Other investments: Non-revenue generating investments such as new cars, new furniture and fixtures etc. The purpose is to improve the image of the business or its owners or to create a positive impact on the others (customers, suppliers, etc.).

3.      Components of Investment Project

      An investment project has three components. They are economic analysis, technical analysis and financial analysis.

      Economic analysis is conducted to find out whether there is enough demand for the product or the service. Following issues are addressed in the economic analysis:

  • Detailed description of the product or the service,
  • Is there enough demand for the product or the service?
  • Does the project have strong commercial prospects?
  • A review of the market,
  • Target customers,
  • Competition in the sector,
  • Expected market share and sales volume,
  • Pricing strategy,
  • Legal issues,
  • Location and why the location is chosen?

      In economic analysis market research and forecasting is important.

      Technical analysis deals with the technical aspects of the project and addresses the following issues:

  • How do we produce the good or provide the service. (Process planning)
  • At this stage fixed assets necessary for the project in order to produce the goods or provide the services are determined along with their costs.
  • Materials that are necessary to produce the good or provide the service are determined along with their quantities.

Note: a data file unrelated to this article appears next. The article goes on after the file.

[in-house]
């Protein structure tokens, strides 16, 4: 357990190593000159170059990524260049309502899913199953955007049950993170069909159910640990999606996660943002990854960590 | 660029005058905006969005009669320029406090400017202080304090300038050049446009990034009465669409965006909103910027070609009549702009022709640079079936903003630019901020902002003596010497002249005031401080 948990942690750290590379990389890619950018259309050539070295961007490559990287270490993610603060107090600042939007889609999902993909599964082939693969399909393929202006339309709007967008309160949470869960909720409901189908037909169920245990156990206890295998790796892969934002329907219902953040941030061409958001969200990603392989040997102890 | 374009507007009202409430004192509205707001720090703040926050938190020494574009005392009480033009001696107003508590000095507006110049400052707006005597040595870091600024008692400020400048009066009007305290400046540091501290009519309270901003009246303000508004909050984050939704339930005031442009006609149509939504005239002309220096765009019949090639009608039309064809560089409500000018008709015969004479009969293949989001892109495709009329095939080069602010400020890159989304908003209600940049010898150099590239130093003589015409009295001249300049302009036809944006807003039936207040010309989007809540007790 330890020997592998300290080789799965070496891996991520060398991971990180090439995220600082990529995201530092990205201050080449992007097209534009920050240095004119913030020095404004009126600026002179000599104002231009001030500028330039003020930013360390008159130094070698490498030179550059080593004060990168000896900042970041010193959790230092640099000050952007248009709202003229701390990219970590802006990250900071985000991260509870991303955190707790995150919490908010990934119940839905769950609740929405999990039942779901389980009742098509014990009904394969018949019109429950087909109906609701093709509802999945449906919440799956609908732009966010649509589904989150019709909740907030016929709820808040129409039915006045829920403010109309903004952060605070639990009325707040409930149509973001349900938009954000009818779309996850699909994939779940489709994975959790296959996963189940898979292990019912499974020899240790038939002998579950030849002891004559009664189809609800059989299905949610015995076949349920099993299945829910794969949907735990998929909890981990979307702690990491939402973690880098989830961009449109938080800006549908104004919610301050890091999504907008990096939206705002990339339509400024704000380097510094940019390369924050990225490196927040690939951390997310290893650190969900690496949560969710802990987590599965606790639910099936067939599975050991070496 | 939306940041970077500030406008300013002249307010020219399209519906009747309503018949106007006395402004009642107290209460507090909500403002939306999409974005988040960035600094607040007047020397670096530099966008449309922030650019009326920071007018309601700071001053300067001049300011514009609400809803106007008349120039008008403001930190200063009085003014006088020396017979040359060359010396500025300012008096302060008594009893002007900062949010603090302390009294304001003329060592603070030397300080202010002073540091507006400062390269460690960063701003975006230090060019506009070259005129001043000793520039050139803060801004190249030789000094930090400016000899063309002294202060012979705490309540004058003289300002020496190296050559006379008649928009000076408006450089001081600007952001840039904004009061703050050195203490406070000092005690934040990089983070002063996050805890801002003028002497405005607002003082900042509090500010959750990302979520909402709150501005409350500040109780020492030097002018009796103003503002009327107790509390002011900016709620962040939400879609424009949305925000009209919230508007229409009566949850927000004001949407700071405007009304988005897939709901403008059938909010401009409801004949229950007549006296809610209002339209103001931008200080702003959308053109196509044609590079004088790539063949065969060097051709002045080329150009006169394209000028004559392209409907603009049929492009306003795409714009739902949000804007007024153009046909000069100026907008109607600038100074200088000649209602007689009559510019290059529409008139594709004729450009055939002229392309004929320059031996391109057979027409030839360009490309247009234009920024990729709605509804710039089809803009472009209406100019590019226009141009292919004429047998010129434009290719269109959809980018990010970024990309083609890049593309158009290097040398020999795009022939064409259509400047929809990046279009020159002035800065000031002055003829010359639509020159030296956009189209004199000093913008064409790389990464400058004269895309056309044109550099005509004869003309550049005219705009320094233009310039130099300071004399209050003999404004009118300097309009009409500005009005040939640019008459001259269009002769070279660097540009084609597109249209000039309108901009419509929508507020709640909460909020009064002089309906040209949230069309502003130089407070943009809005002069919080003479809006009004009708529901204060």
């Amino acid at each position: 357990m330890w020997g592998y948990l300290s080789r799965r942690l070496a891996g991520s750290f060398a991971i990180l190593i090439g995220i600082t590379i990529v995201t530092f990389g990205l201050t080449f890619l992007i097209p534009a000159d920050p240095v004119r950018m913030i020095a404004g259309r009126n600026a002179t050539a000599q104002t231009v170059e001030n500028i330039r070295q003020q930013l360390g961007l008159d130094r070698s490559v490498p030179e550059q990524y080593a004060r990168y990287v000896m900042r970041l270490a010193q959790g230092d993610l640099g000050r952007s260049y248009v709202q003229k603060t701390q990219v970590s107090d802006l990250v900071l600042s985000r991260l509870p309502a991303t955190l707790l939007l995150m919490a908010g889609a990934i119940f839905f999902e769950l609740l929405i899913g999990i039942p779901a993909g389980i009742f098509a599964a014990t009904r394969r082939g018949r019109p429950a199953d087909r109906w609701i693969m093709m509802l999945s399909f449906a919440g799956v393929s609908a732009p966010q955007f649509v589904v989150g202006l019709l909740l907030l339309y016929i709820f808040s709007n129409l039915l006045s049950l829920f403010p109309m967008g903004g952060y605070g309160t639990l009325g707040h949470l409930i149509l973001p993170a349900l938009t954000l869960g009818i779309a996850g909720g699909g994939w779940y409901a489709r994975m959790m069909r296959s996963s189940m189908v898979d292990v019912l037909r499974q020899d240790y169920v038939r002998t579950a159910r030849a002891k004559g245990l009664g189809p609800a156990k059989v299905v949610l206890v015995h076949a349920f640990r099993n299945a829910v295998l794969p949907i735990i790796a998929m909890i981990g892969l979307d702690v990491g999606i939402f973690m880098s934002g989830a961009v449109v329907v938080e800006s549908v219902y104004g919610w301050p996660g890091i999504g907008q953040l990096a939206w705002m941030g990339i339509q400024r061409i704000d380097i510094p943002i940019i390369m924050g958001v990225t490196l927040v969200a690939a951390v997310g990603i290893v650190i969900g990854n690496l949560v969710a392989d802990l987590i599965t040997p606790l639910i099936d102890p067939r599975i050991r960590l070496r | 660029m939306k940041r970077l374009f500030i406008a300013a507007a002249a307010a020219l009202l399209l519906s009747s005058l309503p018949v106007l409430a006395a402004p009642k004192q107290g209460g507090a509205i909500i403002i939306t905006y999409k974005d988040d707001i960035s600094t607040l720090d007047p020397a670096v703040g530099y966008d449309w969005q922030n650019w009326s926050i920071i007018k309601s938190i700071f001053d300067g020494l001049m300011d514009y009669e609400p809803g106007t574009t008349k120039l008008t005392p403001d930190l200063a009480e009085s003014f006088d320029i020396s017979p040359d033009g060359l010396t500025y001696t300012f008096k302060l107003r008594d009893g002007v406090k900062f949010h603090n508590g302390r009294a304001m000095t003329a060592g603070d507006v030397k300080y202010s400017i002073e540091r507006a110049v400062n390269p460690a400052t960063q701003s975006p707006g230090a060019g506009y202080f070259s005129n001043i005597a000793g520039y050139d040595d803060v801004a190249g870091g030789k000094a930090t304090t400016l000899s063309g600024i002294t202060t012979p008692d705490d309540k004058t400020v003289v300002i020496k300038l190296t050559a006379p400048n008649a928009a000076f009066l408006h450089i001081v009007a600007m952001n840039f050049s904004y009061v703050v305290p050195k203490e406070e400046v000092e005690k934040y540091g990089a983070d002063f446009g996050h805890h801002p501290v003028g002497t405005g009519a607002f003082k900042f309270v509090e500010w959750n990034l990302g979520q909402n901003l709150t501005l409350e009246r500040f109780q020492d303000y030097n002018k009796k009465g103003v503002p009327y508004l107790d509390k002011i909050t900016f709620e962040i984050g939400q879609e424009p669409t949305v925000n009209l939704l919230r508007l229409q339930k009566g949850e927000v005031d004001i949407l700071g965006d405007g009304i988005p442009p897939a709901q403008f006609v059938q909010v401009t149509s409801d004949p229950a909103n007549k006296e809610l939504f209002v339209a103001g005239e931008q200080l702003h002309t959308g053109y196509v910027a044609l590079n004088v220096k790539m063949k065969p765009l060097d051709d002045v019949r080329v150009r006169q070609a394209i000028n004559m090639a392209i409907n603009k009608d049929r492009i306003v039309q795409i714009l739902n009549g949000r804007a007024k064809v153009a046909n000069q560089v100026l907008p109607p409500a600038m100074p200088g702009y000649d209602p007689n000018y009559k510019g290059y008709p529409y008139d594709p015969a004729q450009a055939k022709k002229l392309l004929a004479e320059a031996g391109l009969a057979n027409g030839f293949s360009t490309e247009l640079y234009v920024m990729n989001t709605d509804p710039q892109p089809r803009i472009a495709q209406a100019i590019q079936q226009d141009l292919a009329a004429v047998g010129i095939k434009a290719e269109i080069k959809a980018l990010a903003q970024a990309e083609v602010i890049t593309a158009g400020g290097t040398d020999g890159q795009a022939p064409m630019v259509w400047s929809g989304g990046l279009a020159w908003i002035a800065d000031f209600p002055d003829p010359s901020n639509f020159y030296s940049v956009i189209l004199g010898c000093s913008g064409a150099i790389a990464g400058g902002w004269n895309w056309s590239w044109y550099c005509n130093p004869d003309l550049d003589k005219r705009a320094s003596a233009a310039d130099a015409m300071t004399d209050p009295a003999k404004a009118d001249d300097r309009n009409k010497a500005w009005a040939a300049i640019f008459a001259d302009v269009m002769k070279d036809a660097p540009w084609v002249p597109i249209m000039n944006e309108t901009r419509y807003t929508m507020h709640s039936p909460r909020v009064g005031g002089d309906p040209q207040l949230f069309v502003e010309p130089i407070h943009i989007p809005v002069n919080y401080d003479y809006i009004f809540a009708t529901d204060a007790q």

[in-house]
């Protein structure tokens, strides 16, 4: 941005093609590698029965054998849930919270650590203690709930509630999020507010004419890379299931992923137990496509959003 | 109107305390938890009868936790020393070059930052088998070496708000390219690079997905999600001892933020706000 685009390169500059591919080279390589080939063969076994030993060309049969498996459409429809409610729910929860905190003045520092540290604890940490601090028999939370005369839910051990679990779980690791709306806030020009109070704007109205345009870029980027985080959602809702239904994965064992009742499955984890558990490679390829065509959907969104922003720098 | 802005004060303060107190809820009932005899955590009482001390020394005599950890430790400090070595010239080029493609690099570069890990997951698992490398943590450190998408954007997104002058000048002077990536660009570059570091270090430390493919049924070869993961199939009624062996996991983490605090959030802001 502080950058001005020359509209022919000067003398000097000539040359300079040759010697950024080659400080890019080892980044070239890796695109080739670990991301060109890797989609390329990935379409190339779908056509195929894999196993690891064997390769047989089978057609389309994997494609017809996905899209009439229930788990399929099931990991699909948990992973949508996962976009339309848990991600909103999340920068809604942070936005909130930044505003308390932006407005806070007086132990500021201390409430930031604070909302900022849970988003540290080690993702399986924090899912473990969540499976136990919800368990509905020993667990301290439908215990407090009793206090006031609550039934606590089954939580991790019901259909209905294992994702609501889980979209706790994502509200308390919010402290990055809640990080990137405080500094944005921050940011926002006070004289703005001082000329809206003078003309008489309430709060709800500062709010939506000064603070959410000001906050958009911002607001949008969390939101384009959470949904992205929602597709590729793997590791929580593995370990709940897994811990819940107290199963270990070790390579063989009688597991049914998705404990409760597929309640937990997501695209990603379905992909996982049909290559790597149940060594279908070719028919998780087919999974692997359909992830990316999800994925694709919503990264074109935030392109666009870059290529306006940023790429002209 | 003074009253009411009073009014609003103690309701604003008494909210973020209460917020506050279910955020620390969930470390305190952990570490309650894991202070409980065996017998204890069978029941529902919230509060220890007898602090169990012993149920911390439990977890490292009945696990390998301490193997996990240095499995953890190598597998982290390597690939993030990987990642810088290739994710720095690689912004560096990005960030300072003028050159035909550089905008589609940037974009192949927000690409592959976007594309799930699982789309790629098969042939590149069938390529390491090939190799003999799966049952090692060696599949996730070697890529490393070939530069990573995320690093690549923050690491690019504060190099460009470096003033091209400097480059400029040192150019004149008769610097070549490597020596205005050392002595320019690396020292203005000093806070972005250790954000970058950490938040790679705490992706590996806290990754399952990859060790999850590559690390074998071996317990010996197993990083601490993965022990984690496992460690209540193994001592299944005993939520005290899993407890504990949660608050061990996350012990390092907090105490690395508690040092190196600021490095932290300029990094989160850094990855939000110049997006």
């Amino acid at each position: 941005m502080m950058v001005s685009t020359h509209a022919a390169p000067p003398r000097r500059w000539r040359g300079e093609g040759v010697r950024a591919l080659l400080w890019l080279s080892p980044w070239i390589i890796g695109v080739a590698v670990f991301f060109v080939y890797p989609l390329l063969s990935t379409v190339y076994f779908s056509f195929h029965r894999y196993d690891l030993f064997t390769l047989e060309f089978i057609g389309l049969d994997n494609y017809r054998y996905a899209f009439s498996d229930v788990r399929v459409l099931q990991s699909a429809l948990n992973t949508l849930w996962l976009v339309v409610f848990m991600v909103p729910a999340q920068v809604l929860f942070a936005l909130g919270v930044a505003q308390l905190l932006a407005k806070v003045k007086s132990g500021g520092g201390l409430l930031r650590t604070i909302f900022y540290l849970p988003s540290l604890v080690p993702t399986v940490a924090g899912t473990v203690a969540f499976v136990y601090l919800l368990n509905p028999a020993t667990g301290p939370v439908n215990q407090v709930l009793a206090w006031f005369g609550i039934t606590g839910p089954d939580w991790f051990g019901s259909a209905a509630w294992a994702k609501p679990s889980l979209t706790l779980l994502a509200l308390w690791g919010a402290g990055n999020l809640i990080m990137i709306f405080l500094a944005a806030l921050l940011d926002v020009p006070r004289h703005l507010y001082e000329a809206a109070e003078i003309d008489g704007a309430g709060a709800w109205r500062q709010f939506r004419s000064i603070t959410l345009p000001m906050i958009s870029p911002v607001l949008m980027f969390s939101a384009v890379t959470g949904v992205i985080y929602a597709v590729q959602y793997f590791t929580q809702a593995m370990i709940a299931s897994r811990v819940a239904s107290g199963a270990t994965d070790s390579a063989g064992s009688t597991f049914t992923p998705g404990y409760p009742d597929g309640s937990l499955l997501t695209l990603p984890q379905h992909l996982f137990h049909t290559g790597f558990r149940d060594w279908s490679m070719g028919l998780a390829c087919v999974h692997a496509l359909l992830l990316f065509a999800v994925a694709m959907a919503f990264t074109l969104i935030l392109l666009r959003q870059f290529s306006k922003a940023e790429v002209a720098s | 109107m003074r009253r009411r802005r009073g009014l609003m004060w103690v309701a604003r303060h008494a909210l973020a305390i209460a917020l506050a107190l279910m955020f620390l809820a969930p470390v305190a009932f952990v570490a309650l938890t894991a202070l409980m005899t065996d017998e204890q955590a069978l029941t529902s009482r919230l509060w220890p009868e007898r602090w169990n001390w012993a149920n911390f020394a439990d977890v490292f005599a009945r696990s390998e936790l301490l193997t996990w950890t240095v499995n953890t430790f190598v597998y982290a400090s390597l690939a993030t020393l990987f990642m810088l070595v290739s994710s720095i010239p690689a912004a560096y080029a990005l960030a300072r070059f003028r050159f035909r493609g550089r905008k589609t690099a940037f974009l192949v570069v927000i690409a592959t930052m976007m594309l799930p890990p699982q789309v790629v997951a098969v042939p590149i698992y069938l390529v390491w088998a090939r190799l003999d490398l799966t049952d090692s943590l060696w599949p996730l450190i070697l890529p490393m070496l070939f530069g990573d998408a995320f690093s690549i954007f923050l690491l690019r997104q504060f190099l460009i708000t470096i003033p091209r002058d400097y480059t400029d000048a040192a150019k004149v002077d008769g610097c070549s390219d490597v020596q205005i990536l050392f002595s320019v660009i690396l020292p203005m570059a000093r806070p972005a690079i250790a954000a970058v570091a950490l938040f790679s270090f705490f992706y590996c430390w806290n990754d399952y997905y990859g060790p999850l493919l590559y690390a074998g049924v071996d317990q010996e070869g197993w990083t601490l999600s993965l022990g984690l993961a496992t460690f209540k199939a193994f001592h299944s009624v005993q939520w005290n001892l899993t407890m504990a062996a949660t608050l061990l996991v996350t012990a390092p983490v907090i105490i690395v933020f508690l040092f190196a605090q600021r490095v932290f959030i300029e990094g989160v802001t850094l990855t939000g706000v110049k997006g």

• Labor requirements are also determined

       Technical knowledge is important at this stage.

      Financial Analysis: What are the expected revenues and expenses. Forecasting is important.

      Cash flow tables are prepared and analyzed in financial analysis.

      Preparing an investment project requires team work (marketing, engineers, finance experts).

4.      Investment Project Cash Flows

      Cash flows (actual cash inflows and outflows) are considered, not the accounting profit.

      Investment cash flows: Cash outlays to acquire the fixed assets necessary for the project and other cash outflows related to project preperation and analysis activities.

      Operating cash flows: Cash inflows due to revenues received from the sale of goods or services, and cash outflows due to costs and expenses related to production, delivery, marketing of goods or services.

      Working capital requirements:

  • Initial investment in working capital (initial investment in inventory, receivables, cash, and prepayments),
  • Additional investment in working capital due to the increase in sales volume (due to the increase in the level of activity),
  • Initial investment and additional investment in working capital are considered cash outflows.
  • If the working capital requirement decreases as a result of decrease in sales volume this is a disinvestment flow (money tied up in working capital is freed) and considered as cash inflow.
  • At the end of the project’s economic life remaining amount tied up in working capital is freed.

      Disinvestments flows: Proceeds expected to be received from the sale of fixed assets related to the project at the end of the project’s economic life. Disinvestment flows are considered as cash inflows.

      Cash flow tables show the investment cash flows, operating cash flows, working capital requirements, and disinvestment flows for each year.